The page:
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Honey: Ethiopia’s Liquid Gold

Honey: Ethiopia’s Liquid Gold

Honey has always had a special place in Ethiopian culture for thousands of years. It has been used in a variety of ways, from a form of food to the making of wine and as a medicinal aid. Ethiopia is Africa’s largest producer of honey. Dominique Magda toured the country’s honey-producing regions to assess how a partnership with an Italian NGO is helping in the increased production and marketing of some of the world’s finest honey.

When the Queen of Sheba went on her historic journey north to visit King Solomon, she may have brought honey as part of the many gifts she took with her.

Honey, which at the time was considered liquid gold, has always been a sought-after commodity in the Horn of Africa. Little has changed today, and Ethiopia remains one of the world’s largest honey producers and by far Africa’s biggest. It also produces some of the world’s most refined honeys, such as the white honey of Tigray, but little is known about it.

Slow Food, the global movement born in Italy in the late 1980s, to protect local and traditional foods, wants to change this. The organisation has added the honey of Ethiopia to its list of biodiverse foods to be nurtured, and wants the produce to be internationally recognised.

“Ethiopian honey is very special and very diverse,” explained Zerihun Dessaign, Slow Food coordinator, based in Addis Ababa. “It is different from region to region, because of local biodiversity, and because the traditional methods of production have been preserved.”

Slow Food’s objective is to help maintain this ancient knowledge while modernising production techniques.

As part of its work, Slow Food is helping small-scale beekeepers in selected rural areas to preserve the unique quality of their honey by paying increased attention to the local biodiversity.

The organisation acts as coordinator between local farmers’ cooperatives and the Italian beekeepers’ association, which provide technical support and transfer of knowledge. “We train them on the importance of keeping the origin of the honey and making sure the bees continue to pollinate a single type of flower, so that the honey stays pure,” explained Moreno Borghese, head of the Italian Consortium of Organic Beekeepers and Farmers (CONAPI).

Amazing variety

Ethiopia is renowned for its amazingly diverse fauna and flora, which enable local farmers to produce a unique honey. For instance, in the Wenchi crater located about 120 kilometres east of Addis Ababa, the smooth and slightly smokey honey is made only from the Erica arborea, a variety of the Erica flower found in the crater.

Further north in Tigray, the most northern region of Ethiopia, the very distinctive white honey is made from a local blossom of the sage plant family, known as labiate, which gives it its unusual colour. The white honey of Tigray is the most praised in the country and is considered a delicacy.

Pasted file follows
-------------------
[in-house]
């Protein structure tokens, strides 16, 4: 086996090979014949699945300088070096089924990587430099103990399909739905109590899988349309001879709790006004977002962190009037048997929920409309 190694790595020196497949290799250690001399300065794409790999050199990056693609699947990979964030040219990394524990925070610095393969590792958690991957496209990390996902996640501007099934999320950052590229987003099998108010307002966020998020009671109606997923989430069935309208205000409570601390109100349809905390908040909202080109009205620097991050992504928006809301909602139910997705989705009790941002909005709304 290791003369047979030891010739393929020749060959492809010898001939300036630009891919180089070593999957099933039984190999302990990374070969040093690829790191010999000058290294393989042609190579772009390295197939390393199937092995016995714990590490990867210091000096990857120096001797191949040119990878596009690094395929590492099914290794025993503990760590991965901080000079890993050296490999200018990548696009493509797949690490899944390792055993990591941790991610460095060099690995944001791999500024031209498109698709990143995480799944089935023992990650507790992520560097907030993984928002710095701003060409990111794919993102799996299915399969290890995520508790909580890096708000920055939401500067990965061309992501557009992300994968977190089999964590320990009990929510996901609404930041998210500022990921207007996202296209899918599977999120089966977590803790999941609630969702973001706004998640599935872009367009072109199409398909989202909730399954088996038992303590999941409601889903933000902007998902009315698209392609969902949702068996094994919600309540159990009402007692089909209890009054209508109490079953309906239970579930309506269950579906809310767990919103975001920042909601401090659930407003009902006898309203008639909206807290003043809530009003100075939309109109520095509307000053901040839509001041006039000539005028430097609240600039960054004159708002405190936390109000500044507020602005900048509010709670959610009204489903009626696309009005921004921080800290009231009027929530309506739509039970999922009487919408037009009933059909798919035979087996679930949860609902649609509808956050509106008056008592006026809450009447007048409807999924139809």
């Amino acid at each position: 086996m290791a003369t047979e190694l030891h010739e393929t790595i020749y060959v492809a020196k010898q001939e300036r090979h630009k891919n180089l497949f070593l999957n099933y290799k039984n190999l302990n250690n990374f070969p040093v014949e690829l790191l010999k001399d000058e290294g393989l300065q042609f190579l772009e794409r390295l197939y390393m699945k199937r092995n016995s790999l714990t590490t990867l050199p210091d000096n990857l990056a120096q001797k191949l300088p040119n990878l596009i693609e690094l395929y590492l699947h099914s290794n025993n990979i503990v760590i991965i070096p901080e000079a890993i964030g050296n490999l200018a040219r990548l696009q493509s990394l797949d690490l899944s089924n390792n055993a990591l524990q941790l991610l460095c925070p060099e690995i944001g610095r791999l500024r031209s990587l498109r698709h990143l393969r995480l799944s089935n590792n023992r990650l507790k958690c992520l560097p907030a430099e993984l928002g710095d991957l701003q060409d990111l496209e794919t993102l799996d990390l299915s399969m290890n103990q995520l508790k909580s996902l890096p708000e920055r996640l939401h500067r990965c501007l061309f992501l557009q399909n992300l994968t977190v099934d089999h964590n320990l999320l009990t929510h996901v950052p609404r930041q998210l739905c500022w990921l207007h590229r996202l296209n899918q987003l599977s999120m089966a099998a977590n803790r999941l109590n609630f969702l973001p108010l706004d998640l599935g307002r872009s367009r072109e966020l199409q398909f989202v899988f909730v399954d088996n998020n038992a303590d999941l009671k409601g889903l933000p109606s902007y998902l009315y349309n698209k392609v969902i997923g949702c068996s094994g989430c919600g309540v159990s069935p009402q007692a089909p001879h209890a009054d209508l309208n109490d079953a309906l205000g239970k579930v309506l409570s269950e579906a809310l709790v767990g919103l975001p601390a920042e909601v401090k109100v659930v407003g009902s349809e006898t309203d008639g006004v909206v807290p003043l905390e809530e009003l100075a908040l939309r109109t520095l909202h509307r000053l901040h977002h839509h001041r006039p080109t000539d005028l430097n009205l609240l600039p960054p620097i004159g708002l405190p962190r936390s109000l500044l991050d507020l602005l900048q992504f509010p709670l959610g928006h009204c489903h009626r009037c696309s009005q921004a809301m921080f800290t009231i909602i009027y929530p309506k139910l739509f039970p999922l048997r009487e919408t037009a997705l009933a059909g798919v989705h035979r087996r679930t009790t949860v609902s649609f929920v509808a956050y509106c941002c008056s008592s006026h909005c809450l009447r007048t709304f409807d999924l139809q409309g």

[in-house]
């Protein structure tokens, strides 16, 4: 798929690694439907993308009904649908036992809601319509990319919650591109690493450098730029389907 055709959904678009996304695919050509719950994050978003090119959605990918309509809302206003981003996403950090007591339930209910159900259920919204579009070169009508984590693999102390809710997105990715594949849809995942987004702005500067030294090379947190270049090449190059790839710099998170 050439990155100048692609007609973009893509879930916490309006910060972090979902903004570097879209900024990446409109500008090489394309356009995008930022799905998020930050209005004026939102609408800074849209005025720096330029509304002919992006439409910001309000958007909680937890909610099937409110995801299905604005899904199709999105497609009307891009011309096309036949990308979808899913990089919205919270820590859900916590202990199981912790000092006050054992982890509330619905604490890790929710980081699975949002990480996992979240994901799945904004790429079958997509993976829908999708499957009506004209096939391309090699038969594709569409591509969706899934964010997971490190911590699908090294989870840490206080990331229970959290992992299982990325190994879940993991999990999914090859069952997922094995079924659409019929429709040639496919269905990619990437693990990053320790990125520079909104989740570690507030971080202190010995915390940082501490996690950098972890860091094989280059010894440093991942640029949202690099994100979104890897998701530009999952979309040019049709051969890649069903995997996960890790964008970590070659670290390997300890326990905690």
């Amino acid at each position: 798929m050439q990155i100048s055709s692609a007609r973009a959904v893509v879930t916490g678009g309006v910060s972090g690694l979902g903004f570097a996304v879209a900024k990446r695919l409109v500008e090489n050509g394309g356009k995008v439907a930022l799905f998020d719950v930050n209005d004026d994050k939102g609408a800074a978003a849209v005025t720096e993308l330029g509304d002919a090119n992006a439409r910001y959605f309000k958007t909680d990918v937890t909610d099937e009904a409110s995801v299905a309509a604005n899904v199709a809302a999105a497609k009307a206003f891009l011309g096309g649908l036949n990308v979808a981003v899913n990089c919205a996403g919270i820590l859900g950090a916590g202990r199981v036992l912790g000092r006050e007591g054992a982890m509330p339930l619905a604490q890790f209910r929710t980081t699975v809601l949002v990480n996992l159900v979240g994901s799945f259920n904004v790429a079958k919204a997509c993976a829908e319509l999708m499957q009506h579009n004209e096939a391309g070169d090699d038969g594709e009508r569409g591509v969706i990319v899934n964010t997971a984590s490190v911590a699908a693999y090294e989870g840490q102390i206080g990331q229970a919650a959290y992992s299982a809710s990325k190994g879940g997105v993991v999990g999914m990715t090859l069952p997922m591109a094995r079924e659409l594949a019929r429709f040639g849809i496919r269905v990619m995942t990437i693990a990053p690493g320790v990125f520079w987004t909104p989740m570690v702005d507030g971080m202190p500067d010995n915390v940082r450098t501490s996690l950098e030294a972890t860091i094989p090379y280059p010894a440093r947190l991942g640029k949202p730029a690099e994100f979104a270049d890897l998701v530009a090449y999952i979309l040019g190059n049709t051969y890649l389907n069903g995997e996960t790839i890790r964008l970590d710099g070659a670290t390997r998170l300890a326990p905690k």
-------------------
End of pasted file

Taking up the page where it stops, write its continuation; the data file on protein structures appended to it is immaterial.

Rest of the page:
Honey is widely consumed in Ethiopia. It is used in cooking but also to produce Tej, the national drink made from fermented honey and commonly known as honey wine. No family celebration or gathering can take place in Ethiopia without Tej. Honey is also considered as medicine to cure some ailments.

Because it is used in large quantities, Ethiopians traditionally buy it by weight at the market place, where until very recently it was still sold in huge leather sacks. They have now been replaced by synthetic bags, as leather has increased in value and is sold to tanneries.

The partnership between Italian and Ethiopian beekeepers started in 2008 when Terra Madre, the network set up by Slow Food to promote small-scale farming, invited Ethiopian beekeepers to attend its international small farmers gathering held in Turin every two years.

Following the meeting, the Italian beekeepers association, CONAPI, took an interest in Ethiopian honey and started to provide free support and advice.

Since then, representatives of the organisation have been going to Ethiopia once a year to train local beekeepers, and give them technical support in accordance with the Slow Food philosophy. “We usually train two beekeepers from each community, who then share their newly acquired knowledge with their colleagues back home,” said Slow Food Coordinator, Zerihun.

From the start, they worked on helping to improve methods of production, trying to replace old habits by newer, yet accessible techniques. As an example, in Wenchi, farmers were smoking the beehive to scare the bees away and take the honeycomb. As a result, the honey kept a distinctive smokey flavour which could be overpowering for some.

Protective outfits were a luxury small farmers couldn’t afford. “The outfits we use in Europe remain expensive for local beekeepers; we can supply some, but we don’t have the resources to fully equip all the cooperatives. So, we’re trying to help them reduce the smoke by finding affordable solutions together,” said CONAPI’s Borghese.